Staff Emeritus
What's important here is not to confuse "gravity waves" with "gravity the force". Gravity waves do not carry the gravitational force, they carry information about changes in the gravitational field. In other words, if you were to erect a barrier between the Earth and Sun that blocked gravity waves produced by the Sun from reaching us, the gravitational attraction we feel towards the Sun would still be left.

The same is true for black holes. Gravity waves cannot escape the event horizon, but the gravitational field of the black hole remains.

10. Aug 8, 2009

### stevebd1

Below is an extract from Physics FAQ-
Source-
http://math.ucr.edu/home/baez/physics/Relativity/BlackHoles/black_gravity.html

11. Aug 8, 2009

### Chalnoth

No, it doesn't quite work that way. It's the traveling gravitational waves that are affected by redshift, which might be seen as ripples in the underlying gravitational field. The overall shape of the gravitational field is what determines the strength of gravity, not the wavelength of ripples running across it.

12. Aug 9, 2009

### fropome

Thanks for all this - it is starting to make more sense. So far my understanding is as follows:
The force of gravity isn't transmitted in waves, but fluctuations in that force can be seen as waves.
As a result, black holes capture gravitons, but this doesn't effect whether they have gravity.

Am I ok so far?

If there is a lag between an object moving and the gravitational field at an arbitrary distance changing, then would the gravitational field of a moving body appear different to the gravitational field of a static body?

If there is a minimum wave size (a single graviton) then does this mean that there is a minimum difference between gravitational field strengths?
If so, then could a movement be of the kind which produces gravitons, but involve masses / orbits so small that they can't produce a graviton?

13. Aug 9, 2009

### fleem

With one slight correction. Gravity waves contain no rest mass (so they can travel at c), but they do contain energy (otherwise they wouldn't exist) so when they are captured (by a black hole or just turn into heat when they shake up some matter), then they add to the mass of that black hole or ordinary matter that captured them, increasing the gravitational and inertial mass of that black hole or ordinary matter. But that increase in gravity of the capturing mass is not because it was gravity waves in particular that were captured, its just because energy was added to that object, making it more massive.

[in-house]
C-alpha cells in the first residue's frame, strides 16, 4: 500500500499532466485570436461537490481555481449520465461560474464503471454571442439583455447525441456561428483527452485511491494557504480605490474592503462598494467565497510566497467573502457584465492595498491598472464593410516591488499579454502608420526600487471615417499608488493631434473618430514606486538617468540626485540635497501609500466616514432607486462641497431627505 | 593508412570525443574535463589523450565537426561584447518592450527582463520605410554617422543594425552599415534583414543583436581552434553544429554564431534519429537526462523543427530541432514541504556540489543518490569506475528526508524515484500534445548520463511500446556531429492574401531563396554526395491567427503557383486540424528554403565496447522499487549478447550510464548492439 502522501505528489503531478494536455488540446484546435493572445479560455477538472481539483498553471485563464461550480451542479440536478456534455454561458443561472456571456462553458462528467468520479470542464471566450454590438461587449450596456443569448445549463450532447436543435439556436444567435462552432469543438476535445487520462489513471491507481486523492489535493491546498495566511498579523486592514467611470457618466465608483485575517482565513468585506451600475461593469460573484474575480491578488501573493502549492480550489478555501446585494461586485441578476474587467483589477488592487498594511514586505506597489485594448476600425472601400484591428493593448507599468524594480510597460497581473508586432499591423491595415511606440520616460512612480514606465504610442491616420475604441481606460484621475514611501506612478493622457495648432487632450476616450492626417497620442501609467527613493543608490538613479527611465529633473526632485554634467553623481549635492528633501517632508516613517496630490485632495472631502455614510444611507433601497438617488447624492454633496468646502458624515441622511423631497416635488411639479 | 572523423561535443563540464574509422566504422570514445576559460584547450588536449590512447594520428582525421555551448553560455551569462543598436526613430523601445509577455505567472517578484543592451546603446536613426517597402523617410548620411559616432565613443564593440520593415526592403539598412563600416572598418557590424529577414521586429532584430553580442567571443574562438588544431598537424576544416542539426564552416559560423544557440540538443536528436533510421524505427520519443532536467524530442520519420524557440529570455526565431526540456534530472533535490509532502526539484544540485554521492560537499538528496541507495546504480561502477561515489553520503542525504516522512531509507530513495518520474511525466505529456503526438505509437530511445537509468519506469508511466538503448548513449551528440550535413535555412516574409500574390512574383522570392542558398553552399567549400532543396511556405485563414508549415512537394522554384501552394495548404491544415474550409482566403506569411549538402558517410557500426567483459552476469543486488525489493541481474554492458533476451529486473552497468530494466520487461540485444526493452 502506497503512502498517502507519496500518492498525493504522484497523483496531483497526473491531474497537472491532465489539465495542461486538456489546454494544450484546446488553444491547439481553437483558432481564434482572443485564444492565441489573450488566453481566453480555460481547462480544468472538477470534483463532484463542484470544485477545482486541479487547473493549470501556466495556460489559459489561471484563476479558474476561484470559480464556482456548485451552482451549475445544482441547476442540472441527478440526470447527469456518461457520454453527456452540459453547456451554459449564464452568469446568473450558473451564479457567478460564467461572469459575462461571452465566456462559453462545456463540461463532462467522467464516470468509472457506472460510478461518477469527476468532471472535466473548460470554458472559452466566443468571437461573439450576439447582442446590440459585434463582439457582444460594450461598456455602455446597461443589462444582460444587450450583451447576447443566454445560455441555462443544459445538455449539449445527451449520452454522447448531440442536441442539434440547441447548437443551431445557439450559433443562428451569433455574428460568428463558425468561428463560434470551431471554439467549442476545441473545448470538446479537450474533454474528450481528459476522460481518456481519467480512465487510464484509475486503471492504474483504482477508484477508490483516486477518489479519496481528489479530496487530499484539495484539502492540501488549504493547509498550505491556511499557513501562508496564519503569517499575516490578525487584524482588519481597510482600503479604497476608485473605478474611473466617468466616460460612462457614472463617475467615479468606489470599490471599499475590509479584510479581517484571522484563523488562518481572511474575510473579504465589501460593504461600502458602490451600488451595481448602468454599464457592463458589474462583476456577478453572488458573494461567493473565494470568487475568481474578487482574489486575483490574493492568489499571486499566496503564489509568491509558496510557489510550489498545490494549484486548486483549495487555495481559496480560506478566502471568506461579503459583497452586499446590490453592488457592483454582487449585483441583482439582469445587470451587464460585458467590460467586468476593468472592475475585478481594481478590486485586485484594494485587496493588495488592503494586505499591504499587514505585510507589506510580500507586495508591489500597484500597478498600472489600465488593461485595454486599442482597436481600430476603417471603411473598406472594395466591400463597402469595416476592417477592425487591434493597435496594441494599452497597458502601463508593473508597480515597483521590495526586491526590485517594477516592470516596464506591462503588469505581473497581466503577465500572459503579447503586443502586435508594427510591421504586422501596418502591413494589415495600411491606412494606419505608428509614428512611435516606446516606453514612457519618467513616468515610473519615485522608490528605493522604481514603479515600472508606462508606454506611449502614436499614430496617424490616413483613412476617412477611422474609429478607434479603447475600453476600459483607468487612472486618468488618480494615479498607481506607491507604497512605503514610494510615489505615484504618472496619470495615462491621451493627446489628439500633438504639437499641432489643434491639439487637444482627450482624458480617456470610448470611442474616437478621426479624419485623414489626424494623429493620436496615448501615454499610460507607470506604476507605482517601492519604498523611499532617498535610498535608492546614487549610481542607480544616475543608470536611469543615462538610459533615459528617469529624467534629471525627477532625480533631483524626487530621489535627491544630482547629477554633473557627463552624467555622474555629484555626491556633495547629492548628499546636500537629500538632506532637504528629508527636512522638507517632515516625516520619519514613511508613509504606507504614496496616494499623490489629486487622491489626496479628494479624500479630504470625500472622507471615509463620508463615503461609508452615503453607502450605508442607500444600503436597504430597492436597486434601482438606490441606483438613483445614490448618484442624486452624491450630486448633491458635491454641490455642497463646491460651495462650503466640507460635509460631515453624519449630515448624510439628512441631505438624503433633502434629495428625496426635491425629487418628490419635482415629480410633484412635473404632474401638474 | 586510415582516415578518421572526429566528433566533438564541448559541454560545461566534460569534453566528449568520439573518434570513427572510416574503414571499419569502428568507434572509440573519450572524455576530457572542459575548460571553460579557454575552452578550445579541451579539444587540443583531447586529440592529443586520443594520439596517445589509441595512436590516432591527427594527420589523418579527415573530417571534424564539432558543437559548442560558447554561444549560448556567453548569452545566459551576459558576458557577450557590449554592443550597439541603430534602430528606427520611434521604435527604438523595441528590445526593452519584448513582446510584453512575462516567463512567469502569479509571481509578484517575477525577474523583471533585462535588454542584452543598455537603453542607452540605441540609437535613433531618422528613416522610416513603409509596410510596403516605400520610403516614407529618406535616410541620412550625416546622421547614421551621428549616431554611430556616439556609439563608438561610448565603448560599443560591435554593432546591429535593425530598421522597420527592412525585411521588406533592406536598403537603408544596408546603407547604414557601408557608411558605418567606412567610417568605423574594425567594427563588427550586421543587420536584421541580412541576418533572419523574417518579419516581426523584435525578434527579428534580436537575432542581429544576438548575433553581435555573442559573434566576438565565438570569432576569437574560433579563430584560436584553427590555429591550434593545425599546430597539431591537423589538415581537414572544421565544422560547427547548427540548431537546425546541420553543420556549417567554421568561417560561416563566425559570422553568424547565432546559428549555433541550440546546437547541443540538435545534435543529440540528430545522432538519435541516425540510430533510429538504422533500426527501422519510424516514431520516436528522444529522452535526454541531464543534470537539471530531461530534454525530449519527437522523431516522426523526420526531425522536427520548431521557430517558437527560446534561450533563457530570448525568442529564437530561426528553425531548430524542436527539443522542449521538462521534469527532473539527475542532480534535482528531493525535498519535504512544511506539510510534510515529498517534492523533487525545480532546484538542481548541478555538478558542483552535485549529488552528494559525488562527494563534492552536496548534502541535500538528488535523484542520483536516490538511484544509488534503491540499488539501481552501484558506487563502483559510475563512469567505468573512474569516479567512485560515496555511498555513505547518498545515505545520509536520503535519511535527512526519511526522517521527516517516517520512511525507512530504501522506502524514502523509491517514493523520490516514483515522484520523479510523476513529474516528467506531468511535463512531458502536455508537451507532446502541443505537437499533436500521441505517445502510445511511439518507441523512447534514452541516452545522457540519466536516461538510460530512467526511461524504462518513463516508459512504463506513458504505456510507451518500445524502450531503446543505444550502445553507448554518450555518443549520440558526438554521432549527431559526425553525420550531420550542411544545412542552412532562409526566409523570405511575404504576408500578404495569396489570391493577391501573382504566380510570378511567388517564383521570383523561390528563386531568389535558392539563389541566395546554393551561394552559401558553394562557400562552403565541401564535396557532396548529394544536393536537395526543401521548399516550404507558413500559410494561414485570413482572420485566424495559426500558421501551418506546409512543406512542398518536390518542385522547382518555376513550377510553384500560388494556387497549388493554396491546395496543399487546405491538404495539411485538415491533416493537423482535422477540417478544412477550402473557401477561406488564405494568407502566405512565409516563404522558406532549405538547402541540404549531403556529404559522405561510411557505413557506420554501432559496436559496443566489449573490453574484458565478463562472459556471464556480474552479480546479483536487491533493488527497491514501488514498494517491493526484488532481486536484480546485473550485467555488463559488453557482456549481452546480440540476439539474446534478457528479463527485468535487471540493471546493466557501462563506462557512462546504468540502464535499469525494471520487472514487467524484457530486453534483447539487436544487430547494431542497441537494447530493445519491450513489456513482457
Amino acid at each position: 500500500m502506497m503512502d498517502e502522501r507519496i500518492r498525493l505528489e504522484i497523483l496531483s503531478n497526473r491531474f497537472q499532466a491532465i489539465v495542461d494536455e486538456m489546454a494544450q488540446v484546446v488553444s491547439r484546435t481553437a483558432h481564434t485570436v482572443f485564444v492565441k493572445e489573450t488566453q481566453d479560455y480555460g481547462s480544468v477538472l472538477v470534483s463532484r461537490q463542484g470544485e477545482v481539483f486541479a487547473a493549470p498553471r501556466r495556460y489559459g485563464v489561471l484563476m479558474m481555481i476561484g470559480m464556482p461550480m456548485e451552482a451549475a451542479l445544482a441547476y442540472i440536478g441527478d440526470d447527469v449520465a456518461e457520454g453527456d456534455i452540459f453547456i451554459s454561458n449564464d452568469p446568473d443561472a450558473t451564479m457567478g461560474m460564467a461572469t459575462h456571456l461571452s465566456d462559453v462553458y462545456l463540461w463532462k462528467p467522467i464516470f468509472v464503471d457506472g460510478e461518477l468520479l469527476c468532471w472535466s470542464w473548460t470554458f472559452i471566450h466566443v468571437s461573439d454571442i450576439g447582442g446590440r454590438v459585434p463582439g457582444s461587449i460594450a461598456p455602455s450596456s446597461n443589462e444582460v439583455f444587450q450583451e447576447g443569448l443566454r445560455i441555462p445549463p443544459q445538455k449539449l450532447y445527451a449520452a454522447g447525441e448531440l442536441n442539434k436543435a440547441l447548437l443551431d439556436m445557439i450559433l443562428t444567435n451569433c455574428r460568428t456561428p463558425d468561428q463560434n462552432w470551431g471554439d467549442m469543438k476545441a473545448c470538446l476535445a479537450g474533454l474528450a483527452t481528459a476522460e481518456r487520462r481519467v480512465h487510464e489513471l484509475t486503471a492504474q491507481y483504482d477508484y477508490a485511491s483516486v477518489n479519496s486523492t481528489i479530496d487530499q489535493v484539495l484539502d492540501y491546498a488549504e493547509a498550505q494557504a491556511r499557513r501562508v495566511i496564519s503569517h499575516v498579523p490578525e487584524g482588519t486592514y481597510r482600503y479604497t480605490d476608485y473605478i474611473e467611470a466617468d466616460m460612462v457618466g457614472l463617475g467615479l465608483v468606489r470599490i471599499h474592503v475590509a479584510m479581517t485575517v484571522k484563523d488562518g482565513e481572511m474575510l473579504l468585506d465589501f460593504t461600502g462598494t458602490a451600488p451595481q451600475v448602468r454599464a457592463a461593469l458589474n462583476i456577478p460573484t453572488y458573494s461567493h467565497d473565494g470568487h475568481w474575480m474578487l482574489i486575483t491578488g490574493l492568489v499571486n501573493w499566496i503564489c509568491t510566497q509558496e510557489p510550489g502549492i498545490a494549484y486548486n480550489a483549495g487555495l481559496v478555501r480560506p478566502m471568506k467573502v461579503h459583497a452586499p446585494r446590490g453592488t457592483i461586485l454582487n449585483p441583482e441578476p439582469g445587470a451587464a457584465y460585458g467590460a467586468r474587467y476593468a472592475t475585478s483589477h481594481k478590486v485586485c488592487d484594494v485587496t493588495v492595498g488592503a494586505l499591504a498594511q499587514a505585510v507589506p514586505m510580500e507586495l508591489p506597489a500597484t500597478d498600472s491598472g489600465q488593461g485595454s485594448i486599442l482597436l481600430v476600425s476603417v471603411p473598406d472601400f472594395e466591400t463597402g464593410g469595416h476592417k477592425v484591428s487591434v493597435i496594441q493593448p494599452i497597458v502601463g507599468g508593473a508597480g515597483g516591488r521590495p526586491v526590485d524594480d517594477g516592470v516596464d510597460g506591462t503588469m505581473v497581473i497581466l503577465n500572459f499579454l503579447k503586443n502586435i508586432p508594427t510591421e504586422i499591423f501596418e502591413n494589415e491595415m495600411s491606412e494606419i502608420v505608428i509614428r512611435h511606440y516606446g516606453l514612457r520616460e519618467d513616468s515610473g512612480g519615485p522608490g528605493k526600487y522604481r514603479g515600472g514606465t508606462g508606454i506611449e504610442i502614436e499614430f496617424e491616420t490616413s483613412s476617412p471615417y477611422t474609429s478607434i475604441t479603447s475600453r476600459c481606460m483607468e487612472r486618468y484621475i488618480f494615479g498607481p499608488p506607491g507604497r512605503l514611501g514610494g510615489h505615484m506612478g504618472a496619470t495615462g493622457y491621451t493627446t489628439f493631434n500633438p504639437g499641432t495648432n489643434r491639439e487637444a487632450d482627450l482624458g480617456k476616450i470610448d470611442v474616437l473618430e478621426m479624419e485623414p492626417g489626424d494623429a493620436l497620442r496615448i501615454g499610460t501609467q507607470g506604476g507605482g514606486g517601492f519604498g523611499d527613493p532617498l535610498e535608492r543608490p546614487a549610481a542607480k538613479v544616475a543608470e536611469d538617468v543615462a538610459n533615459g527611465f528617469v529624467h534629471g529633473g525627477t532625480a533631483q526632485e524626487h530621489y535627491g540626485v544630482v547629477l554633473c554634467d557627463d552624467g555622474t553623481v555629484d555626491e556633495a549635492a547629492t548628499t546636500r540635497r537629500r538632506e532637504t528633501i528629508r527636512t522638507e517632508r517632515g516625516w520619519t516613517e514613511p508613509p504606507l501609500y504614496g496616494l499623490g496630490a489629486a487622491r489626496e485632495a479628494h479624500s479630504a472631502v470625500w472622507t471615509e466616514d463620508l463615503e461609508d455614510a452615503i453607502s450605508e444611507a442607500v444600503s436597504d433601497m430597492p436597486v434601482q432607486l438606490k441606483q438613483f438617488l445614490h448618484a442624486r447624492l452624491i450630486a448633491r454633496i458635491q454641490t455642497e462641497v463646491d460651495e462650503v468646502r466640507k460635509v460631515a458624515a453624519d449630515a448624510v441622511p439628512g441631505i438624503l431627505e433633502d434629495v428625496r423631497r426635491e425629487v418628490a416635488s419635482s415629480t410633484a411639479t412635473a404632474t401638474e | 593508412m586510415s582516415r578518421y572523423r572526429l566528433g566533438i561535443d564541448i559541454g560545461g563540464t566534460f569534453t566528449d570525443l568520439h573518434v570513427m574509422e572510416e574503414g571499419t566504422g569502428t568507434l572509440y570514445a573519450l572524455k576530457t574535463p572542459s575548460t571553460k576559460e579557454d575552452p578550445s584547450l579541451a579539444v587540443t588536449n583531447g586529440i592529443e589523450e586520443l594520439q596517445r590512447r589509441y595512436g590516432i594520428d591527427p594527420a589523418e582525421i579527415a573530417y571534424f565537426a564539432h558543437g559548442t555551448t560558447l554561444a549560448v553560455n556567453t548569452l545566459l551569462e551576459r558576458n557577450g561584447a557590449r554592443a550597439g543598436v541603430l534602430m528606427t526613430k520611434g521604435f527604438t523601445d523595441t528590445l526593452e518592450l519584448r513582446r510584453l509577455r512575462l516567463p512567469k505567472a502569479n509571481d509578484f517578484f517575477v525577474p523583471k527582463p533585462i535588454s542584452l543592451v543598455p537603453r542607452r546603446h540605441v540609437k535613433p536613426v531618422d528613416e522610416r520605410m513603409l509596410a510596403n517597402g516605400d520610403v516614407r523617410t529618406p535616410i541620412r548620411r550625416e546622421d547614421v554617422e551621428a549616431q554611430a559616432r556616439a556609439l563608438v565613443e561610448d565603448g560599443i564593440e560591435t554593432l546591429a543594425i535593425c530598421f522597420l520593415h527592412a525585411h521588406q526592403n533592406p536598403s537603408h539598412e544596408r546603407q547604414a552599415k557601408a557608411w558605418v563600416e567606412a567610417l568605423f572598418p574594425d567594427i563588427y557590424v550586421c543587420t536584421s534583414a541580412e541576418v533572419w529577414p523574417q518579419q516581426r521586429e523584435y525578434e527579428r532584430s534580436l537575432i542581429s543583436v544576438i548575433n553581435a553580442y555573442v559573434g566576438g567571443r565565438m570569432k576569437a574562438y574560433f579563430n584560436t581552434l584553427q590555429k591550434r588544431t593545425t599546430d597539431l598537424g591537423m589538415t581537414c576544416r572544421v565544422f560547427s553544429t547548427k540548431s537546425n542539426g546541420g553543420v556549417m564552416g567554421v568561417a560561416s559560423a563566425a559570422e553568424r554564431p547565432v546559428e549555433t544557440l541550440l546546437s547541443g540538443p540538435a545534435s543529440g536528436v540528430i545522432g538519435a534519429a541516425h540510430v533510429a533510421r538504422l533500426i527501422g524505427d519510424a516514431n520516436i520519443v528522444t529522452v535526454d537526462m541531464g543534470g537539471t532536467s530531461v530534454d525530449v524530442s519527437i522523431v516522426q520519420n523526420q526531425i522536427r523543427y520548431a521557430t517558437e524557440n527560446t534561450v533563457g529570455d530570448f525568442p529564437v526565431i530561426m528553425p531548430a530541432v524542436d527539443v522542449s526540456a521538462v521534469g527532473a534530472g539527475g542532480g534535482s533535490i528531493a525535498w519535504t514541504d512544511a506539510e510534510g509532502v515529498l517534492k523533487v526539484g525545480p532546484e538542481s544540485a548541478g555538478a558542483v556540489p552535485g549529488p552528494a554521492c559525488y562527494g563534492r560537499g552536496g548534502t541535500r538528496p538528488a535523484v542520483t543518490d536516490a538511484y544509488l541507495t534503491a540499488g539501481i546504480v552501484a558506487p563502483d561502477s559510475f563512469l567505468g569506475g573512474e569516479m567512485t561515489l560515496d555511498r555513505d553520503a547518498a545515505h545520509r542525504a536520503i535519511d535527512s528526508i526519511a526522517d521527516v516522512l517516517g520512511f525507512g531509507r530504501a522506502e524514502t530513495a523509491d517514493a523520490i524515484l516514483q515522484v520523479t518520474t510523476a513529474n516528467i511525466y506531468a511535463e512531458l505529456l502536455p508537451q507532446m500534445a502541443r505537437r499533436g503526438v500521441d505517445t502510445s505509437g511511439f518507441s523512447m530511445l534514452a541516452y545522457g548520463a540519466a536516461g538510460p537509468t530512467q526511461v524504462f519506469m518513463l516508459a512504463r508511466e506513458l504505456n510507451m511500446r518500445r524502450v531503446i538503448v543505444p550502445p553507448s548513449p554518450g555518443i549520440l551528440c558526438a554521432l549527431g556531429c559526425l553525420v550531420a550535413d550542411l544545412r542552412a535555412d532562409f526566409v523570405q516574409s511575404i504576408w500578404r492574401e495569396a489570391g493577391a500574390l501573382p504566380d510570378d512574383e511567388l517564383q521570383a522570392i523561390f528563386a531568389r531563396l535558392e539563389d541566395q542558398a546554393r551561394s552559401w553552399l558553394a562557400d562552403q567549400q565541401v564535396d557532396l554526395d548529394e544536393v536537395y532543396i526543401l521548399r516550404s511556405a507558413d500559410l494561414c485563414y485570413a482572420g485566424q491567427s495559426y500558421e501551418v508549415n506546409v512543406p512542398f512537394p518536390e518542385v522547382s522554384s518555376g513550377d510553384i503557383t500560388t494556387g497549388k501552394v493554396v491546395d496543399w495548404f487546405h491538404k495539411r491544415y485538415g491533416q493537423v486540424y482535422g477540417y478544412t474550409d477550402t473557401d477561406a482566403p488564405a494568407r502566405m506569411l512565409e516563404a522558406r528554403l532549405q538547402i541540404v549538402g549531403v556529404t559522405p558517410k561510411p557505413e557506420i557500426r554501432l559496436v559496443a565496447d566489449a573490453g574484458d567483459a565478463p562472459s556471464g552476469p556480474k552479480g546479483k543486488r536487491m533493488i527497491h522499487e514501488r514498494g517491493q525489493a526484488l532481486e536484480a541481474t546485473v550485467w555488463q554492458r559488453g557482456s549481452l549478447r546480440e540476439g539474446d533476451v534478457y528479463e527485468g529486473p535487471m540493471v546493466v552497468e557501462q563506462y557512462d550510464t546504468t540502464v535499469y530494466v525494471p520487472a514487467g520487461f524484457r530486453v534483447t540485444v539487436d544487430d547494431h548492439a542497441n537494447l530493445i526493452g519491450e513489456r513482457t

14. Aug 9, 2009

### Rymer

Actually, neither the photon nor the postulated graviton are themselves effected by 'gravity'. Such effects are due to the difference between emission source and observer -- velocities, time dilation, etc.

In General Relativity, both photon and graviton follow geodesic paths through a 'warped space-time'. There are other ways of explaining this but this is the current mainstream view. There are problems with the 'warped space-time' model -- not so much with the results the math produces but more with the confusion it causes in interpretation.

15. Aug 9, 2009

### fropome

"In General Relativity, both photon and graviton follow geodesic paths through a 'warped space-time'."
Is that because of their lack of mass, their sort-of-infinite speed (I know that's not quite right but I tend to think of it that way), or are the two properties so inextricably linked that it's both?

16. Aug 9, 2009

### fleem

Just to expound, here, I think you put quotes around 'gravity' to make clear that there are a layman's definition and a scientific definition of the word 'gravity'. I'm sure you're saying here that in current theory, the scientist's definition is that 'gravity' is a synonym of 'the warps in space-time', so using that definition, gravitons & photons are affected by gravity.

17. Aug 9, 2009

### fleem